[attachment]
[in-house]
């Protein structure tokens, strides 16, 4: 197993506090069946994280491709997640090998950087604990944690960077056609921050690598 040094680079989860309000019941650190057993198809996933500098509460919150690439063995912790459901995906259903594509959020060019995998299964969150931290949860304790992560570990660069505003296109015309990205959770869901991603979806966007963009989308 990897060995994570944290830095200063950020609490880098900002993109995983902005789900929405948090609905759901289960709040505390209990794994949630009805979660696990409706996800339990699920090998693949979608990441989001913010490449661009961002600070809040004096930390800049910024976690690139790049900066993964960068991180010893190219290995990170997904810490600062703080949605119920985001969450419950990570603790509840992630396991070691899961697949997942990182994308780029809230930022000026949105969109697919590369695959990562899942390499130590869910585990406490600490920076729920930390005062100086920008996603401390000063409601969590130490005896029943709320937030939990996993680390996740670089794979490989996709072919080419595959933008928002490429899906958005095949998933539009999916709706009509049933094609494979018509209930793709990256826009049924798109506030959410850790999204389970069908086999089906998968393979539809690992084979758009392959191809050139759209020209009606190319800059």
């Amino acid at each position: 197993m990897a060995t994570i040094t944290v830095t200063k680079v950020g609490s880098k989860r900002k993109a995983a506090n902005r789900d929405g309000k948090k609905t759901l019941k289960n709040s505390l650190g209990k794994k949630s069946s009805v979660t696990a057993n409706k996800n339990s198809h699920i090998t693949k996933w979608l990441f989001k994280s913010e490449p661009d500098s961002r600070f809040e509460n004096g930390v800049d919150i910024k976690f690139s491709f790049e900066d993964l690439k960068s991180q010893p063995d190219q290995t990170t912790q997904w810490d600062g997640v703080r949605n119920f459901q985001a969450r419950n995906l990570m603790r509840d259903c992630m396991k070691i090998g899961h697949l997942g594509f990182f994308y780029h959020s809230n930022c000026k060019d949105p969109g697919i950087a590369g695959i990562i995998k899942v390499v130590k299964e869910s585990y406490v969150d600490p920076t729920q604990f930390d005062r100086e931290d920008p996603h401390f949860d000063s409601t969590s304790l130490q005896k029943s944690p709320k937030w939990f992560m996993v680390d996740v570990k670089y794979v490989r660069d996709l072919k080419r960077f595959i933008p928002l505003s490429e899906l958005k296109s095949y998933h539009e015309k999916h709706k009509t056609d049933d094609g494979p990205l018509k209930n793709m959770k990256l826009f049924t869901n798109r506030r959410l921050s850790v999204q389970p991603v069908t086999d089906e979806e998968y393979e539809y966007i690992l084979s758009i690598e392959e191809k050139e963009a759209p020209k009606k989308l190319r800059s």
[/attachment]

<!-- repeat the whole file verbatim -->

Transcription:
[in-house]
């Protein structure tokens, strides 16, 4: 197993506090069946994280491709997640090998950087604990944690960077056609921050690598 040094680079989860309000019941650190057993198809996933500098509460919150690439063995912790459901995906259903594509959020060019995998299964969150931290949860304790992560570990660069505003296109015309990205959770869901991603979806966007963009989308 990897060995994570944290830095200063950020609490880098900002993109995983902005789900929405948090609905759901289960709040505390209990794994949630009805979660696990409706996800339990699920090998693949979608990441989001913010490449661009961002600070809040004096930390800049910024976690690139790049900066993964960068991180010893190219290995990170997904810490600062703080949605119920985001969450419950990570603790509840992630396991070691899961697949997942990182994308780029809230930022000026949105969109697919590369695959990562899942390499130590869910585990406490600490920076729920930390005062100086920008996603401390000063409601969590130490005896029943709320937030939990996993680390996740670089794979490989996709072919080419595959933008928002490429899906958005095949998933539009999916709706009509049933094609494979018509209930793709990256826009049924798109506030959410850790999204389970069908086999089906998968393979539809690992084979758009392959191809050139759209020209009606190319800059």
């Amino acid at each position: 197993m990897a060995t994570i040094t944290v830095t200063k680079v950020g609490s880098k989860r900002k993109a995983a506090n902005r789900d929405g309000k948090k609905t759901l019941k289960n709040s505390l650190g209990k794994k949630s069946s009805v979660t696990a057993n409706k996800n339990s198809h699920i090998t693949k996933w979608l990441f989001k994280s913010e490449p661009d500098s961002r600070f809040e509460n004096g930390v800049d919150i910024k976690f690139s491709f790049e900066d993964l690439k960068s991180q010893p063995d190219q290995t990170t912790q997904w810490d600062g997640v703080r949605n119920f459901q985001a969450r419950n995906l990570m603790r509840d259903c992630m396991k070691i090998g899961h697949l997942g594509f990182f994308y780029h959020s809230n930022c000026k060019d949105p969109g697919i950087a590369g695959i990562i995998k899942v390499v130590k299964e869910s585990y406490v969150d600490p920076t729920q604990f930390d005062r100086e931290d920008p996603h401390f949860d000063s409601t969590s304790l130490q005896k029943s944690p709320k937030w939990f992560m996993v680390d996740v570990k670089y794979v490989r660069d996709l072919k080419r960077f595959i933008p928002l505003s490429e899906l958005k296109s095949y998933h539009e015309k999916h709706k009509t056609d049933d094609g494979p990205l018509k209930n793709m959770k990256l826009f049924t869901n798109r506030r959410l921050s850790v999204q389970p991603v069908t086999d089906e979806e998968y393979e539809y966007i690992l084979s758009i690598e392959e191809k050139e963009a759209p020209k009606k989308l190319r800059s």